By Gaurang Shah, MD, FACR
The Patient Protection and Affordable Care Act (ACA) of 2010 had three primary goals: expand access to health insurance, protect patients against arbitrary actions by insurance companies, and reduce costs to accommodate the former goals. ACA was succeeded in a complex bipartisan trajectory by Medicare Access and Children’s Health and Insurance Program (CHIP) Reauthorization Act (MACRA) in 2015 which incentivized transition away from fee for service payments towards pay for performance. The Bipartisan Budget Act of 2018 was signed in to law in February 2018, which judiciously slowed down, but legislatively mandated, the previously ambitious timeline for the transition of the payment model.
The Medicaid expansion, individual mandates, insurance subsidies, health saving accounts and several other provisions in the ACA have undergone significant changes over the years due to political upheavals. However the intent to move away from fee-for-service to a value-driven payment system has remained unabated and has emerged as bipartisan consensus, which is not expected to change.
MACRA stabilized the physician part B Medicare payments and established new payment methods, which were implemented mainly through Merit based Incentive Payments System (MIPS). The payment adjustments for 2019, based on performance data entered in 2017, have just been announced and for the year cost performance category was weighted at 0% of the final score. For the 2017 performance year/2019 payment, quality accounts for 60% (for interventional neuroradiologists) or 85% (for most diagnostic neuroradiologists) of the final score. Improvement activities and promoting interoperability remain constant for all performance years at 15% and 25% of the final score, respectively, for 2018/2020 cost will account for 10% and for 2019/2021 cost is 15% of final score, then it goes up 5% per year until it reaches 30%. As cost escalates in weight, quality weight will go down.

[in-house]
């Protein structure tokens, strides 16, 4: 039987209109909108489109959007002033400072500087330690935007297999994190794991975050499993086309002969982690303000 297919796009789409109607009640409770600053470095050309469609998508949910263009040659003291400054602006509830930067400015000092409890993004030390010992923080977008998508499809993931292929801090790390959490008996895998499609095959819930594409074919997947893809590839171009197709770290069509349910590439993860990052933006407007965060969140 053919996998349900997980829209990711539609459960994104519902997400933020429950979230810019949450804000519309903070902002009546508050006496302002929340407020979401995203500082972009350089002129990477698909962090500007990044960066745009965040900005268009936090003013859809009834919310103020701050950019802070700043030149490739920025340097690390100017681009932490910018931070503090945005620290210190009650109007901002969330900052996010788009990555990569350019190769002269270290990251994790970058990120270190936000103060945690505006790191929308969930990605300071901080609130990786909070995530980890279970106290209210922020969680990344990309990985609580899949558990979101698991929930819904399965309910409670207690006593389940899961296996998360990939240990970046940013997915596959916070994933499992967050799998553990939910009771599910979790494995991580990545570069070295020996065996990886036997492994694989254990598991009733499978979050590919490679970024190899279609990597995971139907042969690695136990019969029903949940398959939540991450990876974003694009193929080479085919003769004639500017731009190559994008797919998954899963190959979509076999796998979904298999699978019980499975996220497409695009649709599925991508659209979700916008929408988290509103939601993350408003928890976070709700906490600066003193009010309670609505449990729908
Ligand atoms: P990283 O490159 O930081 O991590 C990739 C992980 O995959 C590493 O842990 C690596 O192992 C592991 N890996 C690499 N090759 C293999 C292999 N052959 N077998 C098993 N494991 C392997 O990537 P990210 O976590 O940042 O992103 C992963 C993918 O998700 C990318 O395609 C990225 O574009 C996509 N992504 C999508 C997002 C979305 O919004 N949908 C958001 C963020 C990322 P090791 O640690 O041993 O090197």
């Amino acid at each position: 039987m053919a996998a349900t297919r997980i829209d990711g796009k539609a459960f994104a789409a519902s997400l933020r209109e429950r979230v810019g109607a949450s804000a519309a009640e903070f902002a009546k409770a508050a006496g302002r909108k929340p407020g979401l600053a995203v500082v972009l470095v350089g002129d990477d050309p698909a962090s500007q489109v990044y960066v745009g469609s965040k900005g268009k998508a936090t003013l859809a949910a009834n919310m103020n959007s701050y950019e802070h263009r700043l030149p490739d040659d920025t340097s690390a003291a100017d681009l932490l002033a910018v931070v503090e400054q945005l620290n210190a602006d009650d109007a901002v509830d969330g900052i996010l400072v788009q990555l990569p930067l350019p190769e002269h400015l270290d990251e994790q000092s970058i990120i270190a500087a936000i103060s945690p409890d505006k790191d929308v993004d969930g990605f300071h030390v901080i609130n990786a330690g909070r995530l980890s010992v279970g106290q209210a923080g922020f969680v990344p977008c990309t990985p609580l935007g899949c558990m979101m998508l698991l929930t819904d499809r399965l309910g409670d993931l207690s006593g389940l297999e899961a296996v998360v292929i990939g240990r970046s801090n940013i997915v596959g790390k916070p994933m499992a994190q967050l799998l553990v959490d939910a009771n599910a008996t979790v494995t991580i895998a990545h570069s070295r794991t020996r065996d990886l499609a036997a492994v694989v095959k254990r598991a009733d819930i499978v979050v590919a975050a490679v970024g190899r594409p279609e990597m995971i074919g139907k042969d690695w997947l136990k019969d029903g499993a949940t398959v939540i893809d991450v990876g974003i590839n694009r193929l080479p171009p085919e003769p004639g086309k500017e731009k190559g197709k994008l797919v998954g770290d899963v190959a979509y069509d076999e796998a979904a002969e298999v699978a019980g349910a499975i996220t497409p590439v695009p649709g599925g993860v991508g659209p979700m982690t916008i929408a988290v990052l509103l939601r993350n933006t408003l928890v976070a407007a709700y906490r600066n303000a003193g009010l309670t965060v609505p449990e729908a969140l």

During this first payment year of 2019, the can has already been kicked down the road to decrease the pain of transition in the reimbursement plan for the physicians. This year, only 5% of practices have received a negative payment adjustment and 93% have received a positive adjustment (not more than 4% and in reality, much less) as the threshold for negative adjustments was set very low; at <3 out of a possible 100 points. However, it is mandated in the law that by 2022, the threshold will be set as high as the median or mean of performers which may entail a performance threshold of 74-89 of a possible 100 points. If one used the 2017 performance year data, this translates into up to 9% downside adjustments, and up to 37% upside adjustments of Medicare Part B allowed charges for a few high performers. The investment in time, efforts and resources towards diligently filing all the measures is a choice; but it’s also the predominate way of getting paid for radiology services. CMS lends help for small practices with several program level and performance category level exemptions and re-weightings, and there are many nuances and variations in finalized rules that even help radiologists in large groups. The ASNR economics team has kept their eyes on the ball, and offers multiple educational resources, to residents as well as practicing radiologists. ABR, ACGME and ACR offer multiple projects, tools and paid resources like National Radiology Data Registry (NRDR) to help us navigate through this complex maze. But as Henry Russell Sanders or later, Vince Lombardi might say, participating in this model is not the most important thing, it’s the only thing.